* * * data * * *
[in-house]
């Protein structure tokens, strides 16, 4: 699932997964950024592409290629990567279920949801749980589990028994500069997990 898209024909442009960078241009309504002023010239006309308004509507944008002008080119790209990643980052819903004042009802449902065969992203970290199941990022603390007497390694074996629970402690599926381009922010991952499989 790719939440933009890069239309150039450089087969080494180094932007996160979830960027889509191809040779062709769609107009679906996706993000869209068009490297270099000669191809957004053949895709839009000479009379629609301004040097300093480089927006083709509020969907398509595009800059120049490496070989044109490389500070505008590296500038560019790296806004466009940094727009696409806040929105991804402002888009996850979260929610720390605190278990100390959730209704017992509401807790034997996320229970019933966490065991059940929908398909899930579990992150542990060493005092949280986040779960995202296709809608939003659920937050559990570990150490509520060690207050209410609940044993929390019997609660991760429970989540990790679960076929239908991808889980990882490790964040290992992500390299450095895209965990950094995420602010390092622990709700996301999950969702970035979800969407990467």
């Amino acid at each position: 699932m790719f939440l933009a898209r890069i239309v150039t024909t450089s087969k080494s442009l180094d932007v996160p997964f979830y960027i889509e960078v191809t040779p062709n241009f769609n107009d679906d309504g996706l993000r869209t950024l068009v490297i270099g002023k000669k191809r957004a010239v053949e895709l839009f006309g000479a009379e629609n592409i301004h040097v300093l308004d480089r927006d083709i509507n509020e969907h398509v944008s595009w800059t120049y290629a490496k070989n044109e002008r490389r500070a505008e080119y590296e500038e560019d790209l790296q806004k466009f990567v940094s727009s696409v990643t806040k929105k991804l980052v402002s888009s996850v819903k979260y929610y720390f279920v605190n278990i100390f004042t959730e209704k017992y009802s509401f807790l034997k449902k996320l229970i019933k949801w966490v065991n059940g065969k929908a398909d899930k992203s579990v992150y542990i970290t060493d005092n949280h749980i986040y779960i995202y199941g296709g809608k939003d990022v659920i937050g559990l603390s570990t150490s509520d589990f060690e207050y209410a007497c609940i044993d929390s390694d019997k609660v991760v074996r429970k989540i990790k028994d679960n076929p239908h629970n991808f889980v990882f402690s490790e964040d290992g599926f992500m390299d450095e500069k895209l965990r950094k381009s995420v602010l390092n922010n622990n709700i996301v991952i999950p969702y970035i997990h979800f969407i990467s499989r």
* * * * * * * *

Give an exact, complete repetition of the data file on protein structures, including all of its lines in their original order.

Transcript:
[in-house]
């Protein structure tokens, strides 16, 4: 699932997964950024592409290629990567279920949801749980589990028994500069997990 898209024909442009960078241009309504002023010239006309308004509507944008002008080119790209990643980052819903004042009802449902065969992203970290199941990022603390007497390694074996629970402690599926381009922010991952499989 790719939440933009890069239309150039450089087969080494180094932007996160979830960027889509191809040779062709769609107009679906996706993000869209068009490297270099000669191809957004053949895709839009000479009379629609301004040097300093480089927006083709509020969907398509595009800059120049490496070989044109490389500070505008590296500038560019790296806004466009940094727009696409806040929105991804402002888009996850979260929610720390605190278990100390959730209704017992509401807790034997996320229970019933966490065991059940929908398909899930579990992150542990060493005092949280986040779960995202296709809608939003659920937050559990570990150490509520060690207050209410609940044993929390019997609660991760429970989540990790679960076929239908991808889980990882490790964040290992992500390299450095895209965990950094995420602010390092622990709700996301999950969702970035979800969407990467």
């Amino acid at each position: 699932m790719f939440l933009a898209r890069i239309v150039t024909t450089s087969k080494s442009l180094d932007v996160p997964f979830y960027i889509e960078v191809t040779p062709n241009f769609n107009d679906d309504g996706l993000r869209t950024l068009v490297i270099g002023k000669k191809r957004a010239v053949e895709l839009f006309g000479a009379e629609n592409i301004h040097v300093l308004d480089r927006d083709i509507n509020e969907h398509v944008s595009w800059t120049y290629a490496k070989n044109e002008r490389r500070a505008e080119y590296e500038e560019d790209l790296q806004k466009f990567v940094s727009s696409v990643t806040k929105k991804l980052v402002s888009s996850v819903k979260y929610y720390f279920v605190n278990i100390f004042t959730e209704k017992y009802s509401f807790l034997k449902k996320l229970i019933k949801w966490v065991n059940g065969k929908a398909d899930k992203s579990v992150y542990i970290t060493d005092n949280h749980i986040y779960i995202y199941g296709g809608k939003d990022v659920i937050g559990l603390s570990t150490s509520d589990f060690e207050y209410a007497c609940i044993d929390s390694d019997k609660v991760v074996r429970k989540i990790k028994d679960n076929p239908h629970n991808f889980v990882f402690s490790e964040d290992g599926f992500m390299d450095e500069k895209l965990r950094k381009s995420v602010l390092n922010n622990n709700i996301v991952i999950p969702y970035i997990h979800f969407i990467s499989r």